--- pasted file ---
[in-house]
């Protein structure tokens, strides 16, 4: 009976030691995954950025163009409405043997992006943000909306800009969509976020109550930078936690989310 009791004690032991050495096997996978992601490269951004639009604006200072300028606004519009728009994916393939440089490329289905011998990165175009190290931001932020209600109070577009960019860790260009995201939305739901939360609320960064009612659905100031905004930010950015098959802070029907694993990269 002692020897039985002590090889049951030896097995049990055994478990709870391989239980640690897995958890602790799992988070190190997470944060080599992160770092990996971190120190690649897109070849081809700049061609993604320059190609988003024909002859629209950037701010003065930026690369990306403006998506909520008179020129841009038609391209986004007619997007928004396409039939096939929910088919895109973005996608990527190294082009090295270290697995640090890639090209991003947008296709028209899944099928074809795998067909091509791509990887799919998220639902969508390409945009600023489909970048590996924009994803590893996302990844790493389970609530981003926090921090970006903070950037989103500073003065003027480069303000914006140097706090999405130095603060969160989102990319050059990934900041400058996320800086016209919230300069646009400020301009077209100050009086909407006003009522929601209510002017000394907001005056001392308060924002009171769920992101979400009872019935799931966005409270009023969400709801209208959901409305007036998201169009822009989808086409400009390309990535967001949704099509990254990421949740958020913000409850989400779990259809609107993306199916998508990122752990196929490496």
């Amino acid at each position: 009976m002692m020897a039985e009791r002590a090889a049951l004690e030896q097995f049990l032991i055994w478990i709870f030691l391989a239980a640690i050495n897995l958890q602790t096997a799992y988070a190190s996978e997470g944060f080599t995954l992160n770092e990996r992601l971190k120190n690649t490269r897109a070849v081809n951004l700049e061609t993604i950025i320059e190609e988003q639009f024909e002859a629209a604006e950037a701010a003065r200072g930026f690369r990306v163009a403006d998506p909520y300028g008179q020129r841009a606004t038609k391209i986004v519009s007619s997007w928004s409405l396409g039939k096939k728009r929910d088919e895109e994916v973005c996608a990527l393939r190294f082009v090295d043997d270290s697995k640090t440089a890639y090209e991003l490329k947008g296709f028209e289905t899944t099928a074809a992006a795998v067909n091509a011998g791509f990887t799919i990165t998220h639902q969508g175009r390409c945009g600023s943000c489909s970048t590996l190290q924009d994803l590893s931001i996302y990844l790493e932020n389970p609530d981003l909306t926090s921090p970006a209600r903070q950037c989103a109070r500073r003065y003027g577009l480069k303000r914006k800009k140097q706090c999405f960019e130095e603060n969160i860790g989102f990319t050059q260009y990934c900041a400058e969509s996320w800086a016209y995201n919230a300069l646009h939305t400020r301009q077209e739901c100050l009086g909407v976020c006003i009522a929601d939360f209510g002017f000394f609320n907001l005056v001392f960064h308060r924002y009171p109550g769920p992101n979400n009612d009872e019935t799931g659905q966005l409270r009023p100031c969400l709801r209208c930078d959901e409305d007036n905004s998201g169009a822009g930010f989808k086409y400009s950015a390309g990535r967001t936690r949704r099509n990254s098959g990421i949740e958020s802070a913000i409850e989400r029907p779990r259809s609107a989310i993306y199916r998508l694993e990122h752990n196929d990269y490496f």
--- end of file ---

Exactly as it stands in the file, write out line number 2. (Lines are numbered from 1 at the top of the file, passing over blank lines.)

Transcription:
């Protein structure tokens, strides 16, 4: 009976030691995954950025163009409405043997992006943000909306800009969509976020109550930078936690989310 009791004690032991050495096997996978992601490269951004639009604006200072300028606004519009728009994916393939440089490329289905011998990165175009190290931001932020209600109070577009960019860790260009995201939305739901939360609320960064009612659905100031905004930010950015098959802070029907694993990269 002692020897039985002590090889049951030896097995049990055994478990709870391989239980640690897995958890602790799992988070190190997470944060080599992160770092990996971190120190690649897109070849081809700049061609993604320059190609988003024909002859629209950037701010003065930026690369990306403006998506909520008179020129841009038609391209986004007619997007928004396409039939096939929910088919895109973005996608990527190294082009090295270290697995640090890639090209991003947008296709028209899944099928074809795998067909091509791509990887799919998220639902969508390409945009600023489909970048590996924009994803590893996302990844790493389970609530981003926090921090970006903070950037989103500073003065003027480069303000914006140097706090999405130095603060969160989102990319050059990934900041400058996320800086016209919230300069646009400020301009077209100050009086909407006003009522929601209510002017000394907001005056001392308060924002009171769920992101979400009872019935799931966005409270009023969400709801209208959901409305007036998201169009822009989808086409400009390309990535967001949704099509990254990421949740958020913000409850989400779990259809609107993306199916998508990122752990196929490496």